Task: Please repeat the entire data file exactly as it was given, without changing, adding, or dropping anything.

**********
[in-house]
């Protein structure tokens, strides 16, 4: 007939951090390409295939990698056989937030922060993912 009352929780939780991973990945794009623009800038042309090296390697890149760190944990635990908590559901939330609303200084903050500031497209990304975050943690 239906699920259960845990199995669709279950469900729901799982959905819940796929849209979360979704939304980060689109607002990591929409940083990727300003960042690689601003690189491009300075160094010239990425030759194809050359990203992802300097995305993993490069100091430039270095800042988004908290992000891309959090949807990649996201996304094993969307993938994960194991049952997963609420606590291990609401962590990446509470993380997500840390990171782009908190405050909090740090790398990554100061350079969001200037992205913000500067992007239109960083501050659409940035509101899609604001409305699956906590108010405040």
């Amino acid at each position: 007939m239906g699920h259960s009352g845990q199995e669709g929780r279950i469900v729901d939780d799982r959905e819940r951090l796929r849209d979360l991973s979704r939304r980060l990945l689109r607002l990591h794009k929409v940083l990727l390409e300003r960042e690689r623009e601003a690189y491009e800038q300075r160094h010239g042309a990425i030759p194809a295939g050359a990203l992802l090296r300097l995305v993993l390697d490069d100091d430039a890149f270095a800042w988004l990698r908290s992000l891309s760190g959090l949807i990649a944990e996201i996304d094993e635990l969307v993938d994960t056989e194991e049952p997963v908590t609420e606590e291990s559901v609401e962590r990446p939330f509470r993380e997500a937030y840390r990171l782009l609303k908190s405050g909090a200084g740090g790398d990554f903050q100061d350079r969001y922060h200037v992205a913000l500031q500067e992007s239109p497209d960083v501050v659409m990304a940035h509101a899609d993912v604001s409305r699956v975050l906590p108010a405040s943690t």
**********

[in-house]
């Protein structure tokens, strides 16, 4: 007939951090390409295939990698056989937030922060993912 009352929780939780991973990945794009623009800038042309090296390697890149760190944990635990908590559901939330609303200084903050500031497209990304975050943690 239906699920259960845990199995669709279950469900729901799982959905819940796929849209979360979704939304980060689109607002990591929409940083990727300003960042690689601003690189491009300075160094010239990425030759194809050359990203992802300097995305993993490069100091430039270095800042988004908290992000891309959090949807990649996201996304094993969307993938994960194991049952997963609420606590291990609401962590990446509470993380997500840390990171782009908190405050909090740090790398990554100061350079969001200037992205913000500067992007239109960083501050659409940035509101899609604001409305699956906590108010405040």
């Amino acid at each position: 007939m239906g699920h259960s009352g845990q199995e669709g929780r279950i469900v729901d939780d799982r959905e819940r951090l796929r849209d979360l991973s979704r939304r980060l990945l689109r607002l990591h794009k929409v940083l990727l390409e300003r960042e690689r623009e601003a690189y491009e800038q300075r160094h010239g042309a990425i030759p194809a295939g050359a990203l992802l090296r300097l995305v993993l390697d490069d100091d430039a890149f270095a800042w988004l990698r908290s992000l891309s760190g959090l949807i990649a944990e996201i996304d094993e635990l969307v993938d994960t056989e194991e049952p997963v908590t609420e606590e291990s559901v609401e962590r990446p939330f509470r993380e997500a937030y840390r990171l782009l609303k908190s405050g909090a200084g740090g790398d990554f903050q100061d350079r969001y922060h200037v992205a913000l500031q500067e992007s239109p497209d960083v501050v659409m990304a940035h509101a899609d993912v604001s409305r699956v975050l906590p108010a405040s943690t």